"I can live without Kyle," he says, and just like that, the last wall crumbles.
They stare at one another for a moment that seems as if it lasts a lifetime. It isn't an ending; it is a beginning. It is the very last sentiment he needs to hear, to know: you don't need a child, you don't need a spouse, I don't need that person you think you ought to be.
House doesn't need Kyle Calloway. Kyle Calloway never would've needed House.
Neither of them sleeps the rest of the way home, but neither of them talks, either. The distorted glow of headlights and brake lights mottle against the bus' tinted windows and they both have taken to measuring moments: how long this one will last, how soon the next one will end, how many they have left before they're out of moments altogether.
Wilson thinks about the night they met, and the way the lights played the same tricks on that drive through the rain back to the hotel. He thinks about the way the bank of elevators dinged twice, and the way two separate doors slid open; how they stepped into the same one despite having rooms on different floors.
He doesn't often let himself think about the rationale behind that decision, because honestly, twenty years later, he still can't contrive a plausible lie.
That doesn't mean he doesn't let himself wonder if House ever thinks about it, too; how much he remembers.
Not that he'd ever ask.
When they finally arrive in Newark and manage to hail a cab, it's well into the next morning but still midnight-dark. Something symbolic, and something foreshadowing, and they're too tired to snatch the thoughts from the ether to complete them.
They don't speak about illness or threesomes or forgetful old women in the cab, and they don't discuss the fact that House directs the cabbie home. To his home. Nevermind the fact that Wilson doesn't have any bags, or any idea why history tends to repeat itself, or any clue as to what this is going to mean, now. Now, with a ticking clock and twenty years' history behind them.
A silent prayer as they toss their jackets over the sofa because he's superstitious but not particularly religious, a dozen deep breaths, and he's standing in his best friend's apartment with barely enough time to sleep before waking for work. Unless they call in sick again, and oh, they might just. It wouldn't be a lie. Not that they're above lying.
It's finally too much, then: not the unbearable loss of what he thought he might have the chance to recapture out in the great unknown, but right here, now, standing in front of the one person-
"What are we doing?" Wilson asks, his voice hushed with nervous energy.
House turns just a bit and lowers his gaze. He shakes his head, just once, and that's enough.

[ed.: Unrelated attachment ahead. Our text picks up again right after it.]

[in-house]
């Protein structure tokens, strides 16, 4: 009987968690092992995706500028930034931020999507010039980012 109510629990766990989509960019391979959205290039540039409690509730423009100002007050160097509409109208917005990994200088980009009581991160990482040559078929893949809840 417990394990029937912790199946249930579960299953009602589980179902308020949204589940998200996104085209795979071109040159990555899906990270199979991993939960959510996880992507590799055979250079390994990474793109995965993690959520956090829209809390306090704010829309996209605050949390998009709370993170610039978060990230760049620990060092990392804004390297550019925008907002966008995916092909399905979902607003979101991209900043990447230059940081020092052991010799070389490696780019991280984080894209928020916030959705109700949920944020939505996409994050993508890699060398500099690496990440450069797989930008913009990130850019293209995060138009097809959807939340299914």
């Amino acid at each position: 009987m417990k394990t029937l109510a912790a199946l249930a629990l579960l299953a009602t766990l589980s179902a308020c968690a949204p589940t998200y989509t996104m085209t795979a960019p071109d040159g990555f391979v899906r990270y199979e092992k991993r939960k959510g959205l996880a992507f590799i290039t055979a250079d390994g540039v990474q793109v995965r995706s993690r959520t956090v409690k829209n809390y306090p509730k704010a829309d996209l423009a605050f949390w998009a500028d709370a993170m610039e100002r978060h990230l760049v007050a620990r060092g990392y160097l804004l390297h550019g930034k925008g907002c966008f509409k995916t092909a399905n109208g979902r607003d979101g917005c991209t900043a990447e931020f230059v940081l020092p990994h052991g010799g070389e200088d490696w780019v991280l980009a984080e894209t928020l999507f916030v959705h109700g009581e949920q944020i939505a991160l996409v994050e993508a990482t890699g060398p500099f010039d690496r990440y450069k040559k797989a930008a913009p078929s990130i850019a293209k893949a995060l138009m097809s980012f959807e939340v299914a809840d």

And so it begins again.
The hallway shrouds them in darkness and the loud thunk of shoes on the wooden floor breaks the silence. The way they enter the room, one after the other, feels vaguely out of place. Out of time.
Too late, too late, too late rushes through Wilson's head like blood through his ears.
Too late and unfair and fifty other things he has to forget, right in this moment, because this is the one he'll want to remember most.
He settles his thumb and forefinger on the top button of his shirt and House reaches out to curl his fingers around Wilson's hand to still it. They stare at one another, Wilson's mouth hanging open to speak though his brain is unable to send the right signal, and he drops his arms to his sides.
House rests his cane against the foot of his bed and undoes the buttons one by one. When he reaches the last two, aching bones creak as he drops to one knee, and no, no symbolism there. Too tired and too late for that, now.
"There are some things," he says, untucking the plain gray undershirt beneath the plaid button-down, "that I don't need."
A hand brushes against Wilson's bare stomach, cold against warm, and he shivers.
And fuck, how he wants to tell House to shut up, to keep those things to himself since he's done so for their entire relationship, and that it's not worth using this moment to fill it with the kind of sentiment that wasn't worthy of quiet lunches on park benches or Chinese takeout in front of the television. But he doesn't. He doesn't say anything at all. Not yet.
"I don't need you to try to be someone you aren't," he breathes slow and measured, hot puffs of air ghosting over the skin just below Wilson's navel.
House slips the metal button from its denim slot, pulls at the zipper until it sticks, and bunches the fabric in his hands to drag it to the floor. When he gets to the shoes, Wilson helps by lifting each foot, one at a time, and there they are. There they are, together; always together.
Still on one knee, he rests both hands on Wilson's hips and stands slowly, palms grazing the bare skin of his waist, torso, pectoral muscles, neck, finally coming to rest with thumbs on Wilson's jawline and fingers tangled in the short crop of his hair. House rubs one thumb against his cheek and feels the light stubble, remembering years and years of the boyish, clean-shaven protagonist of his fucked up fairytale.
This isn't the same at all. But it's theirs, and it's all they've got.
"I don't need," he exhales deeply, heart pounding, "everything."
Wilson's hands cover House's, steadying them, and finally, "What do you need?"